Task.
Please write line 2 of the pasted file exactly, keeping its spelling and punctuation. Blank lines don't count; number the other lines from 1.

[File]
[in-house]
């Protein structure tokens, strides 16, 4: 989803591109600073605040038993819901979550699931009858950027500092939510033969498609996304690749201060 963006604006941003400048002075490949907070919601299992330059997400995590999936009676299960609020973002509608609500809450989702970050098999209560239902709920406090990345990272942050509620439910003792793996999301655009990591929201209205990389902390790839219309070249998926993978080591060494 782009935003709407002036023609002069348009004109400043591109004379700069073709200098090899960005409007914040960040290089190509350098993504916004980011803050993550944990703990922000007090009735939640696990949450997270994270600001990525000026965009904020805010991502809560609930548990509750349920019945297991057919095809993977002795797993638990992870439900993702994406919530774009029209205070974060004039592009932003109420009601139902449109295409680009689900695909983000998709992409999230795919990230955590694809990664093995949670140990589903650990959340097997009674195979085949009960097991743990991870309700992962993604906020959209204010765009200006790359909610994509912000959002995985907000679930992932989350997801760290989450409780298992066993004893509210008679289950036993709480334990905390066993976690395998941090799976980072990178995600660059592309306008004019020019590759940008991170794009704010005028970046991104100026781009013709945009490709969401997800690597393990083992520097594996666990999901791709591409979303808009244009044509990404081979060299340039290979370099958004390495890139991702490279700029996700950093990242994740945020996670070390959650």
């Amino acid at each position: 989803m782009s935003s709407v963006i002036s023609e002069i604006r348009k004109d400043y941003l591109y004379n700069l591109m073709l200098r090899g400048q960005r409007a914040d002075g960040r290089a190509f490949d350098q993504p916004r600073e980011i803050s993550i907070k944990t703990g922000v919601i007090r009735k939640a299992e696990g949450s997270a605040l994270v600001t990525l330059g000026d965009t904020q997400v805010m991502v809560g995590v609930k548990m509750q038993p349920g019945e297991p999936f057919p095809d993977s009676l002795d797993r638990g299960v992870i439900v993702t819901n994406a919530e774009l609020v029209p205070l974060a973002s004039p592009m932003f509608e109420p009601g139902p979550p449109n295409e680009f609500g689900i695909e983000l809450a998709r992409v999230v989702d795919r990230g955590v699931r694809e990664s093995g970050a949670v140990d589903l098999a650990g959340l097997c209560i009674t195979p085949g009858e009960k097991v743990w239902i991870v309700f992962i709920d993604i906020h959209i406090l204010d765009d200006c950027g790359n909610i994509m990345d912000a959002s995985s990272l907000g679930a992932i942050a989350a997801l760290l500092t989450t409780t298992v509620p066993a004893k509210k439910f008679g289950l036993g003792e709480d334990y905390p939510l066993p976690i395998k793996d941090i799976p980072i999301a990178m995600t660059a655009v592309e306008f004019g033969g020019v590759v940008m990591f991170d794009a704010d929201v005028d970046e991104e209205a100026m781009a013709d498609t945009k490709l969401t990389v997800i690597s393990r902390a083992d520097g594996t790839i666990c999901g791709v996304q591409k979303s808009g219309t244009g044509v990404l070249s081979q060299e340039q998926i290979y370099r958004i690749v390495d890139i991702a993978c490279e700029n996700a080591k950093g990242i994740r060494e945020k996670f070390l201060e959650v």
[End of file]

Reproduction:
């Protein structure tokens, strides 16, 4: 989803591109600073605040038993819901979550699931009858950027500092939510033969498609996304690749201060 963006604006941003400048002075490949907070919601299992330059997400995590999936009676299960609020973002509608609500809450989702970050098999209560239902709920406090990345990272942050509620439910003792793996999301655009990591929201209205990389902390790839219309070249998926993978080591060494 782009935003709407002036023609002069348009004109400043591109004379700069073709200098090899960005409007914040960040290089190509350098993504916004980011803050993550944990703990922000007090009735939640696990949450997270994270600001990525000026965009904020805010991502809560609930548990509750349920019945297991057919095809993977002795797993638990992870439900993702994406919530774009029209205070974060004039592009932003109420009601139902449109295409680009689900695909983000998709992409999230795919990230955590694809990664093995949670140990589903650990959340097997009674195979085949009960097991743990991870309700992962993604906020959209204010765009200006790359909610994509912000959002995985907000679930992932989350997801760290989450409780298992066993004893509210008679289950036993709480334990905390066993976690395998941090799976980072990178995600660059592309306008004019020019590759940008991170794009704010005028970046991104100026781009013709945009490709969401997800690597393990083992520097594996666990999901791709591409979303808009244009044509990404081979060299340039290979370099958004390495890139991702490279700029996700950093990242994740945020996670070390959650």